WORDS

Barbaric

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HUMAN rights groups have denounced the Saudi practice of flogging wrongdoers as "cruel and barbaric", and the two adjectives are near-synonyms these days - what cliche-hater Eric Partridge would have sneeringly called an "automatic doublet". Not that doublets are anything to be ashamed of. Cicero, a model for stylists, was using something very like this one in the first century BC, "immanis [savage] ac barbarus" being a pet phrase.

Barbarus was borrowed from the Greeks, for whom it originally meant simply "foreign", because foreign speech sounded like rhubarb rhubarb or because foreigners seemed to stutter. It was then argued that if to be barbaric was to be foreign, and foreigners, as everyone knew, were cruel, then to be cruel was to be barbaric, whatever the country of origin. Cicero used it in either sense.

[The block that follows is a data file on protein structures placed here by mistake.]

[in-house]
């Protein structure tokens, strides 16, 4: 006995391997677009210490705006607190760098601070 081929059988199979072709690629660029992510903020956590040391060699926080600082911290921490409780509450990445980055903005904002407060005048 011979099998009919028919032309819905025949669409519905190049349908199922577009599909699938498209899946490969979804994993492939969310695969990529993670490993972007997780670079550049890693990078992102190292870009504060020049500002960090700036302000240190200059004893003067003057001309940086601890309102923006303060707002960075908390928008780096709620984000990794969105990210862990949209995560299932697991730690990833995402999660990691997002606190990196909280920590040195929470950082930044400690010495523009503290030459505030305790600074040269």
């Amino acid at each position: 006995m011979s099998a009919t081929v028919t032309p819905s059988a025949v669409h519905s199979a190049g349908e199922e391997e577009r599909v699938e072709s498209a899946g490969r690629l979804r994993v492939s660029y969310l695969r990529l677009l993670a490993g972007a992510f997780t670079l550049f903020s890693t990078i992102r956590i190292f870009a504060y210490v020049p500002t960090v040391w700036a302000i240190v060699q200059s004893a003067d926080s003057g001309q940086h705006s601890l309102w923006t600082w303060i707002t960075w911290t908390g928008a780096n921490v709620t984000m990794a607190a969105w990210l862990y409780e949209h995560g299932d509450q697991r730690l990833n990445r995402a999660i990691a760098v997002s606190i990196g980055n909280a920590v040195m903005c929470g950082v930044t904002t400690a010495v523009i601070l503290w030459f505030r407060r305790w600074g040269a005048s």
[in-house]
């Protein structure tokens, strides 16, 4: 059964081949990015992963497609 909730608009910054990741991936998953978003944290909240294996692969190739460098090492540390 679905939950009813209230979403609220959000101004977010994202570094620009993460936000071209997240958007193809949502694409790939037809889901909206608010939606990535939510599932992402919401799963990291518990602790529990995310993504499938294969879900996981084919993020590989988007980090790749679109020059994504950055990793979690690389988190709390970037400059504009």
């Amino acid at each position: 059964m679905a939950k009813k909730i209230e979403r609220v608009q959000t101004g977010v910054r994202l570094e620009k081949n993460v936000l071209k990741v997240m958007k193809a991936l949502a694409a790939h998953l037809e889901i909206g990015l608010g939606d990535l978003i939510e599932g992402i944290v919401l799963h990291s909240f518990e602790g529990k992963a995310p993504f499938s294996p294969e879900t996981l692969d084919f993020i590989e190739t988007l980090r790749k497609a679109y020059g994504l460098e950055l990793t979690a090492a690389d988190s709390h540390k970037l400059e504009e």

The real trouble with "cruel and barbaric" is that barbaric is the wrong word, or ought to be. Barbarus was the right one for a bloody foreigner. But Latin also had barbaricus, which meant not so much uncouth as exotic - foreign certainly, but not necessarily bloody; we took it over in the 15th century, and, being even more xenophobic than the Romans, made it do for everything they had meant by barbarus - a gabbler, a rogue, or more likely both. Milton used the word in its proper classical sense when he wrote splendidly of "where the gorgeous East with richest hand / Showers on her kings barbaric pearl and gold", though of course there were puritanical undertones of disapproval here; and the 19th-century historian George Grote was being rude to no one with his reference to "barbaric-speaking nations".

It's a shame we ditched the distinction between barbarous and barbaric, not so much because we've lost a nice Miltonic word, but because barbarous would be far more telling, yet most people prefer barbaric.

Nicholas Bagnall

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